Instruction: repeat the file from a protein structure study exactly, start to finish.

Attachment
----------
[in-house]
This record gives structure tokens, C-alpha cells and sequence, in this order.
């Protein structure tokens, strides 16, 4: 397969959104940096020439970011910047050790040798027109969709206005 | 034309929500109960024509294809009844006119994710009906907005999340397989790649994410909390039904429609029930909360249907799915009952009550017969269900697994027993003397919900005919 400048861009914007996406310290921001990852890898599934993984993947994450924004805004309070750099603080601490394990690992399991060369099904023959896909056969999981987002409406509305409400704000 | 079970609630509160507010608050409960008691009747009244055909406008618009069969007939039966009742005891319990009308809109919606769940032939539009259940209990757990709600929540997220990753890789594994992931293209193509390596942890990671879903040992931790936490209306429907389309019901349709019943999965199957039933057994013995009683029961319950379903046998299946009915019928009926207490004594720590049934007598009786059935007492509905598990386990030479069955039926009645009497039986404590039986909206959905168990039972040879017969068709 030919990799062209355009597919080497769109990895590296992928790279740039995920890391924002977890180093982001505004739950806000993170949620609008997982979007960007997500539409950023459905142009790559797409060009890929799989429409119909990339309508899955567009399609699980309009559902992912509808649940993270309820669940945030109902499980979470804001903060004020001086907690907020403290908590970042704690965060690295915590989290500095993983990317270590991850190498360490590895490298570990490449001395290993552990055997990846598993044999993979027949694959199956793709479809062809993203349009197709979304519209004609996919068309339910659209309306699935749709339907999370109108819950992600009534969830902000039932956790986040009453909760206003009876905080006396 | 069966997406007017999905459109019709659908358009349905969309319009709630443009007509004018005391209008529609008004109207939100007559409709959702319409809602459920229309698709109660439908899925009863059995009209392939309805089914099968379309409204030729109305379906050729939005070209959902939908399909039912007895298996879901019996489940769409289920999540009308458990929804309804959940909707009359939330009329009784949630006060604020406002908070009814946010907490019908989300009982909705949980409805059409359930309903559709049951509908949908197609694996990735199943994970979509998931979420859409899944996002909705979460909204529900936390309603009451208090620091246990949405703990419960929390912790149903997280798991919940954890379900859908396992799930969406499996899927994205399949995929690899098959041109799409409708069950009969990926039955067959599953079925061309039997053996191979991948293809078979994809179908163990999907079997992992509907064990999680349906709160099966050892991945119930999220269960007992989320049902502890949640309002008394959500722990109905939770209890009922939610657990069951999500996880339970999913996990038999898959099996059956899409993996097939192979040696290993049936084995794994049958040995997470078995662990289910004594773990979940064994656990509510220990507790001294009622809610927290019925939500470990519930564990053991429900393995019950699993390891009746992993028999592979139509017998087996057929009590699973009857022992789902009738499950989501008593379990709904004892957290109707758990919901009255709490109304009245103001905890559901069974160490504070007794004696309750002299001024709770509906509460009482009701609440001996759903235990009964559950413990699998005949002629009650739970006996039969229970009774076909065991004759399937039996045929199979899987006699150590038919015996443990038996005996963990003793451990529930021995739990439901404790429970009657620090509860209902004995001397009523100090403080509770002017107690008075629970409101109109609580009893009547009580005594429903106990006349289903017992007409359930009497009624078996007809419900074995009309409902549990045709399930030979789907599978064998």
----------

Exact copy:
[in-house]
This record gives structure tokens, C-alpha cells and sequence, in this order.
């Protein structure tokens, strides 16, 4: 397969959104940096020439970011910047050790040798027109969709206005 | 034309929500109960024509294809009844006119994710009906907005999340397989790649994410909390039904429609029930909360249907799915009952009550017969269900697994027993003397919900005919 400048861009914007996406310290921001990852890898599934993984993947994450924004805004309070750099603080601490394990690992399991060369099904023959896909056969999981987002409406509305409400704000 | 079970609630509160507010608050409960008691009747009244055909406008618009069969007939039966009742005891319990009308809109919606769940032939539009259940209990757990709600929540997220990753890789594994992931293209193509390596942890990671879903040992931790936490209306429907389309019901349709019943999965199957039933057994013995009683029961319950379903046998299946009915019928009926207490004594720590049934007598009786059935007492509905598990386990030479069955039926009645009497039986404590039986909206959905168990039972040879017969068709 030919990799062209355009597919080497769109990895590296992928790279740039995920890391924002977890180093982001505004739950806000993170949620609008997982979007960007997500539409950023459905142009790559797409060009890929799989429409119909990339309508899955567009399609699980309009559902992912509808649940993270309820669940945030109902499980979470804001903060004020001086907690907020403290908590970042704690965060690295915590989290500095993983990317270590991850190498360490590895490298570990490449001395290993552990055997990846598993044999993979027949694959199956793709479809062809993203349009197709979304519209004609996919068309339910659209309306699935749709339907999370109108819950992600009534969830902000039932956790986040009453909760206003009876905080006396 | 069966997406007017999905459109019709659908358009349905969309319009709630443009007509004018005391209008529609008004109207939100007559409709959702319409809602459920229309698709109660439908899925009863059995009209392939309805089914099968379309409204030729109305379906050729939005070209959902939908399909039912007895298996879901019996489940769409289920999540009308458990929804309804959940909707009359939330009329009784949630006060604020406002908070009814946010907490019908989300009982909705949980409805059409359930309903559709049951509908949908197609694996990735199943994970979509998931979420859409899944996002909705979460909204529900936390309603009451208090620091246990949405703990419960929390912790149903997280798991919940954890379900859908396992799930969406499996899927994205399949995929690899098959041109799409409708069950009969990926039955067959599953079925061309039997053996191979991948293809078979994809179908163990999907079997992992509907064990999680349906709160099966050892991945119930999220269960007992989320049902502890949640309002008394959500722990109905939770209890009922939610657990069951999500996880339970999913996990038999898959099996059956899409993996097939192979040696290993049936084995794994049958040995997470078995662990289910004594773990979940064994656990509510220990507790001294009622809610927290019925939500470990519930564990053991429900393995019950699993390891009746992993028999592979139509017998087996057929009590699973009857022992789902009738499950989501008593379990709904004892957290109707758990919901009255709490109304009245103001905890559901069974160490504070007794004696309750002299001024709770509906509460009482009701609440001996759903235990009964559950413990699998005949002629009650739970006996039969229970009774076909065991004759399937039996045929199979899987006699150590038919015996443990038996005996963990003793451990529930021995739990439901404790429970009657620090509860209902004995001397009523100090403080509770002017107690008075629970409101109109609580009893009547009580005594429903106990006349289903017992007409359930009497009624078996007809419900074995009309409902549990045709399930030979789907599978064998």